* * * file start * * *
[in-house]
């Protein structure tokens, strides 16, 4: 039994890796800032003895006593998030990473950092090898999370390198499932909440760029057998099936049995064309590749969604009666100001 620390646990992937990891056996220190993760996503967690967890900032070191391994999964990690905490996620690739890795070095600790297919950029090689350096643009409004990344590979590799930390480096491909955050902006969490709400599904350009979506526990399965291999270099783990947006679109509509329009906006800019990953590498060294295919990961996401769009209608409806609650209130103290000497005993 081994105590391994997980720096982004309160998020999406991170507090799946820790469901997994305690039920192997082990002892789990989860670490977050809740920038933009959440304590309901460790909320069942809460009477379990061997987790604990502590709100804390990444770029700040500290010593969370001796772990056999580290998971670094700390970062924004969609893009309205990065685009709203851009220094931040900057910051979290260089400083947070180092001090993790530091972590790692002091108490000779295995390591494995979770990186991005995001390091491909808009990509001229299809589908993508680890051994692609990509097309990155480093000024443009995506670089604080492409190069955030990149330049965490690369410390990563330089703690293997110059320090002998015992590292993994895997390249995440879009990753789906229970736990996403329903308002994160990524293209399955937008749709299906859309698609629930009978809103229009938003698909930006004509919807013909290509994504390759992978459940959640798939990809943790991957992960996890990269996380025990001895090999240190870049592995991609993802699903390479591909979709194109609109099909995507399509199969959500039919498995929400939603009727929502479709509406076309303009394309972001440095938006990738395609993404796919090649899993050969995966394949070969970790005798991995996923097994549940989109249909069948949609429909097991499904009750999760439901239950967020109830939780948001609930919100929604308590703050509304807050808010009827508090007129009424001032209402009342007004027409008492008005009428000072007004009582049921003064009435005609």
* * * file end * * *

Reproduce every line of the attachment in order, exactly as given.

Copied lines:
[in-house]
């Protein structure tokens, strides 16, 4: 039994890796800032003895006593998030990473950092090898999370390198499932909440760029057998099936049995064309590749969604009666100001 620390646990992937990891056996220190993760996503967690967890900032070191391994999964990690905490996620690739890795070095600790297919950029090689350096643009409004990344590979590799930390480096491909955050902006969490709400599904350009979506526990399965291999270099783990947006679109509509329009906006800019990953590498060294295919990961996401769009209608409806609650209130103290000497005993 081994105590391994997980720096982004309160998020999406991170507090799946820790469901997994305690039920192997082990002892789990989860670490977050809740920038933009959440304590309901460790909320069942809460009477379990061997987790604990502590709100804390990444770029700040500290010593969370001796772990056999580290998971670094700390970062924004969609893009309205990065685009709203851009220094931040900057910051979290260089400083947070180092001090993790530091972590790692002091108490000779295995390591494995979770990186991005995001390091491909808009990509001229299809589908993508680890051994692609990509097309990155480093000024443009995506670089604080492409190069955030990149330049965490690369410390990563330089703690293997110059320090002998015992590292993994895997390249995440879009990753789906229970736990996403329903308002994160990524293209399955937008749709299906859309698609629930009978809103229009938003698909930006004509919807013909290509994504390759992978459940959640798939990809943790991957992960996890990269996380025990001895090999240190870049592995991609993802699903390479591909979709194109609109099909995507399509199969959500039919498995929400939603009727929502479709509406076309303009394309972001440095938006990738395609993404796919090649899993050969995966394949070969970790005798991995996923097994549940989109249909069948949609429909097991499904009750999760439901239950967020109830939780948001609930919100929604308590703050509304807050808010009827508090007129009424001032209402009342007004027409008492008005009428000072007004009582049921003064009435005609």